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  • Queering Reproduction: Achieving Pregnancy in the Age of Technoscience

    Author(s):
    Pages: 320
    Illustrations: 6 illustrations, 5 tables, 1 figure
    Sales/Territorial Rights: World
  • Cloth: $99.95 - In Stock
    978-0-8223-4057-7
  • Paperback: $26.95 - In Stock
    978-0-8223-4078-2
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  • Acknowledgments ix

    Introduction 1

    Chapter 1. From Whence We Came: Sex without Reproduction Meets Reproduction without Sex 23

    Chapter 2. “Real Lesbians Don’t Have Kids” or Do They? Getting Ready for Lesbian Motherhood 58

    Chapter 3. Choosing a Donor: Gaining, Securing, and Seeking Legitimacy 86

    Chapter 4. Negotiating Conception: Lesbians’ Hybrid-Technology Practices 128

    Chapter 5. Going High-Tech: Infertility Expertise and Lesbian Reproductive Practices 157

    Chapter 6. Affinity Ties as Kinship Device 190

    Chapter 7. Imagining Futures of Belonging 224

    Notes 251

    Works Cited 273

    Index 295
  • “[A] welcome addition to the conversation on the biomedicalization of reproduction . . . destabilizes the taken-for-granted trajectories of parenthood so embedded in heteronormative cultural consciousness.”

    “Mamo’s complex and multi-sited ethnography and her beautifully written and incisive analysis of the stories and accounts she finds there, will be of interest to scholars working within the fields of infertility and biomedicalisation, LGBTQ lives and politics, to students of ethnography and social science and to health practioners and clinicians working within reproductive medicine and health, as well as to those interested more broadly in thinking about the relationships between technologies, bodies and identities.”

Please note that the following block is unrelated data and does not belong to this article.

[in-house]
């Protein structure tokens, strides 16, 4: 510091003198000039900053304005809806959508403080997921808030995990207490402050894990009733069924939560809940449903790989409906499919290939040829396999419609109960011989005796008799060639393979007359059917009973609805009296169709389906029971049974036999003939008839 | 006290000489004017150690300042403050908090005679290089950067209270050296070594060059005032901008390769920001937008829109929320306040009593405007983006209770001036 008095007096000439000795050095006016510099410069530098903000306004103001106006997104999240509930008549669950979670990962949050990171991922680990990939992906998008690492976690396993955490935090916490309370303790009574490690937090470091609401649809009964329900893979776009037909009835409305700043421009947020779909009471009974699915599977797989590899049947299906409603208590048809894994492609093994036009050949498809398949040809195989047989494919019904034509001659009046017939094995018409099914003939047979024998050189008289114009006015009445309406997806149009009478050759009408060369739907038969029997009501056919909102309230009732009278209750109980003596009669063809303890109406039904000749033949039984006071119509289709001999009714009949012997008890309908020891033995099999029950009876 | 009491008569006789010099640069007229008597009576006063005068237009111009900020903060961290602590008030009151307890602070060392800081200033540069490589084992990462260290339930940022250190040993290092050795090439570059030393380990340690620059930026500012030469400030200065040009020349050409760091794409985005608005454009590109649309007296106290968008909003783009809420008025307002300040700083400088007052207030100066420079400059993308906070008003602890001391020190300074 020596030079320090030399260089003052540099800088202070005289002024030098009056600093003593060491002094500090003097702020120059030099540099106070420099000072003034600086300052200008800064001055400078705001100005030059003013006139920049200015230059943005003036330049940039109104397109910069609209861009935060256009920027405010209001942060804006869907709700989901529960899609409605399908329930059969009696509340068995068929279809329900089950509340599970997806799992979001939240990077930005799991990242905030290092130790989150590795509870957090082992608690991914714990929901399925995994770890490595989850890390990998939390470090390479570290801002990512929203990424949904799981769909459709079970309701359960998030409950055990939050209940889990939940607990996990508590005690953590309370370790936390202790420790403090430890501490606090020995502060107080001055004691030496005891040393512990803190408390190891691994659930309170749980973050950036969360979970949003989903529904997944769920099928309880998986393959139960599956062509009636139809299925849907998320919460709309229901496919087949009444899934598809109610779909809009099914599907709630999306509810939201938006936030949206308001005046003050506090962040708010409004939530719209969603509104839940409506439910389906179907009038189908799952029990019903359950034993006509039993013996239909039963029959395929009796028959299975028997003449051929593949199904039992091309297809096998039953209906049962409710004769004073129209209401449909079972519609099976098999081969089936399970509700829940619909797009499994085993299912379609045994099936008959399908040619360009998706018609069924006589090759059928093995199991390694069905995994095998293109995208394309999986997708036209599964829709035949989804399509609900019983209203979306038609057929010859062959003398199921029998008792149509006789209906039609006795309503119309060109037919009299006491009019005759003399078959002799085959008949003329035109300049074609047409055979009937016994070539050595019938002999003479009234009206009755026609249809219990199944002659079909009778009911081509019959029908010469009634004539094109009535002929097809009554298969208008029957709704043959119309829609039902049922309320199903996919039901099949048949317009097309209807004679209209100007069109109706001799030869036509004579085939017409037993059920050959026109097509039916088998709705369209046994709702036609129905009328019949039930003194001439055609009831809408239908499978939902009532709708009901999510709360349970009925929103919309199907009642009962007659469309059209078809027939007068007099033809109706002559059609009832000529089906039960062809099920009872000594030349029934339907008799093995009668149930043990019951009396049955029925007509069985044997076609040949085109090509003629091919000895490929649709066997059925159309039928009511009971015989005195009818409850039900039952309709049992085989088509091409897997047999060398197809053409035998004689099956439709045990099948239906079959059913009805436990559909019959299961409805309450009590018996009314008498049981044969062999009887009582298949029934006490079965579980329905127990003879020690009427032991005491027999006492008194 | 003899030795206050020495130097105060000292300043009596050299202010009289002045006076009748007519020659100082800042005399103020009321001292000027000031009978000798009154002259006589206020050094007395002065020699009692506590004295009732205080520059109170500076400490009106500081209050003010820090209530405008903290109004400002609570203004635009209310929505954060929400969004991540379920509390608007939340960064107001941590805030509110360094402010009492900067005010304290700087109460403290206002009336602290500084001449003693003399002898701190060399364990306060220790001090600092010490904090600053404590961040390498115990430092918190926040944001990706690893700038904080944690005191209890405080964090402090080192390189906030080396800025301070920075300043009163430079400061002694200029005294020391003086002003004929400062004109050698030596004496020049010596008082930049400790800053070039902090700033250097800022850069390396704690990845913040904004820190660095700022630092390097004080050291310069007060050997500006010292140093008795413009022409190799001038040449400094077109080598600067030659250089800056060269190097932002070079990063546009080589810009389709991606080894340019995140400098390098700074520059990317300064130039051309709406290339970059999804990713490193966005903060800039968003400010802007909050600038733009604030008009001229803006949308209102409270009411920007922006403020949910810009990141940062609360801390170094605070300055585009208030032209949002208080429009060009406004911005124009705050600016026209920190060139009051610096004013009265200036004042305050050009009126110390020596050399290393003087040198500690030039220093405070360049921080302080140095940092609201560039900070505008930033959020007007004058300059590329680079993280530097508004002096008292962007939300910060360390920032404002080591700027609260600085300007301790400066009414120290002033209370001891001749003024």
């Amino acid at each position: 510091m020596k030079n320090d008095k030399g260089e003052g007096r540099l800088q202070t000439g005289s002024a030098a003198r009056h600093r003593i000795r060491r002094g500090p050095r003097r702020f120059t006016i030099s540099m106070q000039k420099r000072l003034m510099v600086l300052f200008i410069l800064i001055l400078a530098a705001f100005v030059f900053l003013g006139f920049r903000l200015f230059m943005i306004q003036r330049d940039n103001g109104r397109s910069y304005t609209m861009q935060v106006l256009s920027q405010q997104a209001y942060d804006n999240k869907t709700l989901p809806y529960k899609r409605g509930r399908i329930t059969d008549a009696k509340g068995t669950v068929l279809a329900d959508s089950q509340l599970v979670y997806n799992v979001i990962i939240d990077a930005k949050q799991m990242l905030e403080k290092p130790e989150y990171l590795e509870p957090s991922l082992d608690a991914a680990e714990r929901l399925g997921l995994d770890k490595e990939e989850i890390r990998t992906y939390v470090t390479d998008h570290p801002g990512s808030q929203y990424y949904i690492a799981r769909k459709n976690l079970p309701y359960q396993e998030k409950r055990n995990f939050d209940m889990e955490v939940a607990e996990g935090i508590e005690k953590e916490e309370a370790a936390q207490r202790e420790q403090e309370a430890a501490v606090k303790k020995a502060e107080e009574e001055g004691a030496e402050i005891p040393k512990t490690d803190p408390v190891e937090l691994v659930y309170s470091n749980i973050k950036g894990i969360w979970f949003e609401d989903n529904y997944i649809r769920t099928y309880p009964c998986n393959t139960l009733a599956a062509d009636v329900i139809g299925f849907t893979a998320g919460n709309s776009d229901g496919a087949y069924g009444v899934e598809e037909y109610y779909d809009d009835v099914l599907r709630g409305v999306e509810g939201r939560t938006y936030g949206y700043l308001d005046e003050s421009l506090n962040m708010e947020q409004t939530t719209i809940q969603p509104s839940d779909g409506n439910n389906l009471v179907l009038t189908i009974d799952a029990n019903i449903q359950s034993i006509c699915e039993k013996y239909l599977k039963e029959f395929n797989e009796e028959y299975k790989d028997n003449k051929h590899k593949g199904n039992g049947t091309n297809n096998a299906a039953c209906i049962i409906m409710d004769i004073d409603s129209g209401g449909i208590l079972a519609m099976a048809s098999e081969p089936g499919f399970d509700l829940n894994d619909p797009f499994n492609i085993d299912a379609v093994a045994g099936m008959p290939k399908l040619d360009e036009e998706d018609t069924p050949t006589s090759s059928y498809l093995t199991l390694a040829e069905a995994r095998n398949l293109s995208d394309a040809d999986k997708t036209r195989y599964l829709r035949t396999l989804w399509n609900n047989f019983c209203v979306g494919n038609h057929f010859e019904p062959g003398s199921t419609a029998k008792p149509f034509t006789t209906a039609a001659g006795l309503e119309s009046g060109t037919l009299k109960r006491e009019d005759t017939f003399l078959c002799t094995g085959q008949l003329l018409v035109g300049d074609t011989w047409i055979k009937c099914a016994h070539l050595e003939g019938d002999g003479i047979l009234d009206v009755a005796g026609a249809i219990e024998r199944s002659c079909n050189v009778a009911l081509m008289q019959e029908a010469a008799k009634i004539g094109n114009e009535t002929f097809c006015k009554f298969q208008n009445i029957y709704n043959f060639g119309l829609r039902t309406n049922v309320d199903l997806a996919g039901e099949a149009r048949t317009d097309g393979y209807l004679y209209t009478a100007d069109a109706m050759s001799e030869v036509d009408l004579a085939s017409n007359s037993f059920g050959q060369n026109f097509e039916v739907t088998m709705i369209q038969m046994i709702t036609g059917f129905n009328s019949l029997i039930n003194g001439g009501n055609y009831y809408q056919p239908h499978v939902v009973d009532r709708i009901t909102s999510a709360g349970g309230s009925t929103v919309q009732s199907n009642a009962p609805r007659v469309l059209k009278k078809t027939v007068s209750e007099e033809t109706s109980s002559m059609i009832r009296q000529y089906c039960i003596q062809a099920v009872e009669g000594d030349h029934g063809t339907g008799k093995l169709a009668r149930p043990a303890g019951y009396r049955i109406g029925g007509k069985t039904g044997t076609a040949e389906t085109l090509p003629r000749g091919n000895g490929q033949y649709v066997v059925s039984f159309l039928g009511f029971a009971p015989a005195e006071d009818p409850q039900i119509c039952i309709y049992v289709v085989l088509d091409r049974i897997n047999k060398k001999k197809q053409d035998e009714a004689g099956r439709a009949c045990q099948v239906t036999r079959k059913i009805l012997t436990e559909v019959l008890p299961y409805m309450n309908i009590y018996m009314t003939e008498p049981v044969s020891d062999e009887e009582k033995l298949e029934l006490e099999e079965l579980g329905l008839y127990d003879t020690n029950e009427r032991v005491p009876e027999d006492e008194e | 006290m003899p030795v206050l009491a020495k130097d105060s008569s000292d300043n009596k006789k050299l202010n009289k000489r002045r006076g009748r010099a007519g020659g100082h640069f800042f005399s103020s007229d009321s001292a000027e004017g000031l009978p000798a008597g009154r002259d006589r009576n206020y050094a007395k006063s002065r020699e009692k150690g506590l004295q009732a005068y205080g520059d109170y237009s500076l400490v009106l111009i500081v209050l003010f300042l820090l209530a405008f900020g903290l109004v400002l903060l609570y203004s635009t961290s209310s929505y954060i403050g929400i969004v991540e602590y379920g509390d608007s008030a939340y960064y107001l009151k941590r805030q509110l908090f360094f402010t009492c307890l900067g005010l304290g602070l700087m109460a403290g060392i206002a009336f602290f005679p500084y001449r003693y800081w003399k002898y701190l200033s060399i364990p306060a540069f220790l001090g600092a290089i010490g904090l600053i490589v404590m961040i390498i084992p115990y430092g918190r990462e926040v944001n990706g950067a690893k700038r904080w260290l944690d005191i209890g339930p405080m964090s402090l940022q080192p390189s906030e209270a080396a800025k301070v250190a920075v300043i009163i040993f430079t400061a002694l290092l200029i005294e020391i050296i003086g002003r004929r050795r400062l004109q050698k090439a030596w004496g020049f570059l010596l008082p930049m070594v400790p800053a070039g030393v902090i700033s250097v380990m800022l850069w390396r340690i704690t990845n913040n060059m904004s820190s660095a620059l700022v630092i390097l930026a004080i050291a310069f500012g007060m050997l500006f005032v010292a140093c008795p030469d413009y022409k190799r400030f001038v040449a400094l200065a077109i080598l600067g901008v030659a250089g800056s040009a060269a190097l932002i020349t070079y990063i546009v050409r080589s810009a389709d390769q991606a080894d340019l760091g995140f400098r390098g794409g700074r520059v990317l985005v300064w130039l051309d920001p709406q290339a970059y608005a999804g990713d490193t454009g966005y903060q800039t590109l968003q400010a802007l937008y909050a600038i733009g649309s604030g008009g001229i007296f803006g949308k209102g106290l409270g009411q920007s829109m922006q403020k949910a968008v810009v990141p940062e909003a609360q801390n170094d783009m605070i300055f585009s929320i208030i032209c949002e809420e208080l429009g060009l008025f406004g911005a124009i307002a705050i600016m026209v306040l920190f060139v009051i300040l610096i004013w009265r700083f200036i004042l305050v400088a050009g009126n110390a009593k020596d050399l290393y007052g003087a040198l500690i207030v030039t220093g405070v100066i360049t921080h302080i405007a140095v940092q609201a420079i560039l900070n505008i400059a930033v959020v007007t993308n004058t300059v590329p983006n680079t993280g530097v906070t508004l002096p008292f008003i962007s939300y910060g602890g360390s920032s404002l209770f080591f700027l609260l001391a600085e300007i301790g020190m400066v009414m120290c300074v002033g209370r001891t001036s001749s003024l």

“The book is well written and provides deep analysis of modern, technoscientific medical world dealing with reproduction. It is undoubtedly worth reading, especially if you are [a] single woman or a lesbian planning to set up to set up [a] family.”

    “The book’s strength is its smart, rich, and textured understanding of the past and present of lesbian communities’ negotiations of reproduction, an account that will seem deeply familiar to some readers and not at all to others. This written account of a largely oral and memory-based narrative is a tremendous resource for students and anyone who has not been inside or in close proximity to urban lesbian communities since the mid-1980s in the United States.”

    “The research is meticulous and thorough and the interview data are sensitively handled, and beautifully contextualized from a range of sources. It is an enormously accessible text and the writing style is very engaging. It is also highly original in scope. . . . This book engages with debates about the politics of reproduction, feminist analysis of technoscience, and lesbian and queer identity politics. It does so in a rigorous, well-informed and engaging way, while drawing on a wealth of impressively constructed empirical data.”

    Reviews

  • “[A] welcome addition to the conversation on the biomedicalization of reproduction . . . destabilizes the taken-for-granted trajectories of parenthood so embedded in heteronormative cultural consciousness.”

    “Mamo’s complex and multi-sited ethnography and her beautifully written and incisive analysis of the stories and accounts she finds there, will be of interest to scholars working within the fields of infertility and biomedicalisation, LGBTQ lives and politics, to students of ethnography and social science and to health practioners and clinicians working within reproductive medicine and health, as well as to those interested more broadly in thinking about the relationships between technologies, bodies and identities.”